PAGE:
The adjectives applied by the government to describe the forthcoming Defence White Paper and its accompanying plan for the ADF include ‘fully costed’, ‘externally assured’, ‘achievable’, ‘affordable’, ‘credible’, ‘realistic’, ‘properly funded’ and ‘enduring’. This is all well and good. But if the new White Paper is to ‘restore the compact that should rightly exist between the Government and its Defence Force’—as the Minister has said—there’ll need to be another adjective put on the list: ‘transparent.’ If the government wants to be taken seriously when it claims that its plan is ‘credible, affordable and properly funded’, it’ll have to show us the money.
To varying extents, past White Papers have tried to do so. Without doubt, the Howard government’s 2000 effort is the gold standard. It provided a decade’s worth of overall funding guidance in the document, and backed it up with a detailed breakdown of new funding over the decade in the subsequent budget. The 2009 White Paper provided far less information and the 2013 document did even less. All we got was a single figure in the budget for the six years of funding following the four-year forward estimates period. The difference between the 2000 White Paper and its successors is easy to understand. The 2000 document had an important story to tell, whereas its successors had a lot to hide.
The argument within official circles (that I’ve been regaled with many times over the years) will be that funding transparency is undesirable because it limits the government’s flexibility. Flexibility, in this context, is the ability to claim to be doing something while not actually doing it. But if the Abbott government is fair-dinkum about having an ‘affordable and long-term plan that aligns strategy, capability, and resources’, it’s time to put the money on the table.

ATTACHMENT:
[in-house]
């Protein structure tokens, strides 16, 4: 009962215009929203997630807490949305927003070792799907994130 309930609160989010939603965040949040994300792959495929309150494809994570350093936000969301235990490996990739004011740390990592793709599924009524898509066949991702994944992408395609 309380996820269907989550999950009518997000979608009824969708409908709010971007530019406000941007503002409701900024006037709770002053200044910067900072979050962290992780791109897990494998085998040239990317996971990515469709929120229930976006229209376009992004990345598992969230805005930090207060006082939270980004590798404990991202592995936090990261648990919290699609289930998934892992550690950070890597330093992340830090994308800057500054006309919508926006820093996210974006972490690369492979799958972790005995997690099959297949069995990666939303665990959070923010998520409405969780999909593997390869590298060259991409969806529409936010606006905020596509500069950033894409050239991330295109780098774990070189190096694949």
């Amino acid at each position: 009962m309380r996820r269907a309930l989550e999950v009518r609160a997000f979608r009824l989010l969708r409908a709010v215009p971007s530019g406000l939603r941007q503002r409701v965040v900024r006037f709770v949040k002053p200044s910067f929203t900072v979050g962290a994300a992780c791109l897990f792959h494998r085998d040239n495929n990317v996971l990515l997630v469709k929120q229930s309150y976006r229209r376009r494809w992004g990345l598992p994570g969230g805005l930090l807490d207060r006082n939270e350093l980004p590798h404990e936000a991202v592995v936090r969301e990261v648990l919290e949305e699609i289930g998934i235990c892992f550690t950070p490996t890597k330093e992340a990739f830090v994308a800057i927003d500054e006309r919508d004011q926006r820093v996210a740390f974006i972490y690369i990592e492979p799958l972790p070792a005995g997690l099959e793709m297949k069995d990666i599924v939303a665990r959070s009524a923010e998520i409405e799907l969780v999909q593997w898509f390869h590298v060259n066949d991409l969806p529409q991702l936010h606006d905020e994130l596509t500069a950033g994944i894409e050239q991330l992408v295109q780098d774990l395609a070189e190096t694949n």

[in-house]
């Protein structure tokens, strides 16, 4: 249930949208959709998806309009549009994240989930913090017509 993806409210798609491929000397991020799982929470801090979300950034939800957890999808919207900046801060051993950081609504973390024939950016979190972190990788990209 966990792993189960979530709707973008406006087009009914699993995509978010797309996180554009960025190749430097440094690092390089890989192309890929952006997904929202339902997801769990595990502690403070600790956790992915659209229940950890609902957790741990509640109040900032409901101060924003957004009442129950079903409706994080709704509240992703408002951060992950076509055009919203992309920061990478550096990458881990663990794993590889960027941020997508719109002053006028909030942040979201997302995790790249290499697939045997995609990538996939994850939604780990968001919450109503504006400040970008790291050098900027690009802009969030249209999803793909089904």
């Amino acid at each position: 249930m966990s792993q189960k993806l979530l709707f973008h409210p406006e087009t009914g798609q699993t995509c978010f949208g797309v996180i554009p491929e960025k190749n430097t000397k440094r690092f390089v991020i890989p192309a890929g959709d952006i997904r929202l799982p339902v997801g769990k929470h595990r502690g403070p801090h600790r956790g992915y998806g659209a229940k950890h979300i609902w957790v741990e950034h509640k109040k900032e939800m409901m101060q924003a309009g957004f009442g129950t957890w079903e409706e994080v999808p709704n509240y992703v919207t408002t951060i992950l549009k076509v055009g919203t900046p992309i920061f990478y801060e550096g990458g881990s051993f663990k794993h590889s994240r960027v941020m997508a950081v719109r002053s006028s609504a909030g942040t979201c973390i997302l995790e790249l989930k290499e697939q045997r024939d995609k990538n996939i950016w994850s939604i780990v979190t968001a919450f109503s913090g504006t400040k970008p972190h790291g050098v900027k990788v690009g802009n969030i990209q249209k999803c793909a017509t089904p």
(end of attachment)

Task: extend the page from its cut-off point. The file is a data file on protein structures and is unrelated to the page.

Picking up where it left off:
There are two reasons why the government should be eager to be transparent about its defence funding plans. First, transparency would allow them to put the ‘2% of GDP’ issue back in the box once and for all. Disclose a funding envelope today that hits 2% of GDP in 2023-24 and be done with it. Otherwise, they could find themselves chasing their tails trying to adjust to the vagaries of the movable feast that’s nominal GDP as the economy waxes and wanes. Second, it would provide political momentum to defence funding that a future non-Coalition government would find more difficult than otherwise to overcome.
So when the government releases its ‘vision for Australia’s defence strategy over the next two decades in the new Defence White Paper’, here’s what it needs to do to justify the growing list of adjectives being applied to the document:
- The White Paper should include a two-decade long funding envelope (see page 122 of the 2000 White Paper to see a decade-long version), divided between personnel, capital and operating costs. The division between the three costs will allow a back of the envelope assessment of the internal feasibility of the plan.
- Update the funding envelope each year in the Budget for changes to foreign exchange, inflation, new budget measures and funding shifts between years.
- Provide a decade-long Defence Capability Plan (DCP) with dates for first- and second-pass approval and funding bands for each project. And I don’t mean the ridiculously fuzzy information we’ve been served up in recent times, but something more like the crisp transparency that the Howard government delivered back in its 2001 DCP.
Nothing I’ve suggested would compromise national security or the Commonwealth’s commercial position, but it would allow the government to be held accountable for its promises.
The Howard government wasn’t afraid of being held to account, let’s hope the Abbott government isn’t either.